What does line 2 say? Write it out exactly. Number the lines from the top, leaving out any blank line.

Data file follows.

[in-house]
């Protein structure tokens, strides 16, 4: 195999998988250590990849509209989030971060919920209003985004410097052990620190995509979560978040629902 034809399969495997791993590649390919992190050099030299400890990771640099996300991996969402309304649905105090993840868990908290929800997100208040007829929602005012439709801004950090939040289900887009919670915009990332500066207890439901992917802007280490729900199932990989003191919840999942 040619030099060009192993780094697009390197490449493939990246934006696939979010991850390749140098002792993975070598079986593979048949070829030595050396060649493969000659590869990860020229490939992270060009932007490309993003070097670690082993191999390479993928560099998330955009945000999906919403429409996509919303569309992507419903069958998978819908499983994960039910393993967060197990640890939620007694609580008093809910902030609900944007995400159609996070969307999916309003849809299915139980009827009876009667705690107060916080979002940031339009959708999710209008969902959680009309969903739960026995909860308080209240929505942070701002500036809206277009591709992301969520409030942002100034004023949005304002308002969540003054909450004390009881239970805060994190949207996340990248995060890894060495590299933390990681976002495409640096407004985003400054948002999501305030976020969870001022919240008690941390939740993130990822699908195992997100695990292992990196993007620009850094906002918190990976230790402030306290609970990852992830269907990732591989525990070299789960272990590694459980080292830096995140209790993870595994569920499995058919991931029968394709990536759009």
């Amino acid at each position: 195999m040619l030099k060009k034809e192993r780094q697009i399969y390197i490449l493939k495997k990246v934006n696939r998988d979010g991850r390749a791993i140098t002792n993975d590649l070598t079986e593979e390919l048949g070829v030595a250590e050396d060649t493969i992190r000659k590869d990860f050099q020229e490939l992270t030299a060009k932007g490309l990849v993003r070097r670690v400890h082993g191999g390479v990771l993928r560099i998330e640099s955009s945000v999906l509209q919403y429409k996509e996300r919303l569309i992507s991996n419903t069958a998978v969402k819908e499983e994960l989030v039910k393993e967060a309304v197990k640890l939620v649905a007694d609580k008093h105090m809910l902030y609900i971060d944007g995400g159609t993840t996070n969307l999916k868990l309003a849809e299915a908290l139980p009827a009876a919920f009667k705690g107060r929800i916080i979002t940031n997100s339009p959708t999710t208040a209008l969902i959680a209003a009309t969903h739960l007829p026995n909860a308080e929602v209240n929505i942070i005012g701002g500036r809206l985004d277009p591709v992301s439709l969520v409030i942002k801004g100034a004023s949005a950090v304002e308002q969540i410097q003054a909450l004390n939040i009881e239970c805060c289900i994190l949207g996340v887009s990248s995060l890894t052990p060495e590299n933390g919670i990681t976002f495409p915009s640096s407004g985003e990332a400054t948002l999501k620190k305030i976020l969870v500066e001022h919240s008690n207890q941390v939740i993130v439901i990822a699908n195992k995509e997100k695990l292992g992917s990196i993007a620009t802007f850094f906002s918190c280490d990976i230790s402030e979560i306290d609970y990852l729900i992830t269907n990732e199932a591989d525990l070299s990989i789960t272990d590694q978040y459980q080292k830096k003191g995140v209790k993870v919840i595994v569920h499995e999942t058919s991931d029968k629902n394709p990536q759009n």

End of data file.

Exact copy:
């Protein structure tokens, strides 16, 4: 195999998988250590990849509209989030971060919920209003985004410097052990620190995509979560978040629902 034809399969495997791993590649390919992190050099030299400890990771640099996300991996969402309304649905105090993840868990908290929800997100208040007829929602005012439709801004950090939040289900887009919670915009990332500066207890439901992917802007280490729900199932990989003191919840999942 040619030099060009192993780094697009390197490449493939990246934006696939979010991850390749140098002792993975070598079986593979048949070829030595050396060649493969000659590869990860020229490939992270060009932007490309993003070097670690082993191999390479993928560099998330955009945000999906919403429409996509919303569309992507419903069958998978819908499983994960039910393993967060197990640890939620007694609580008093809910902030609900944007995400159609996070969307999916309003849809299915139980009827009876009667705690107060916080979002940031339009959708999710209008969902959680009309969903739960026995909860308080209240929505942070701002500036809206277009591709992301969520409030942002100034004023949005304002308002969540003054909450004390009881239970805060994190949207996340990248995060890894060495590299933390990681976002495409640096407004985003400054948002999501305030976020969870001022919240008690941390939740993130990822699908195992997100695990292992990196993007620009850094906002918190990976230790402030306290609970990852992830269907990732591989525990070299789960272990590694459980080292830096995140209790993870595994569920499995058919991931029968394709990536759009």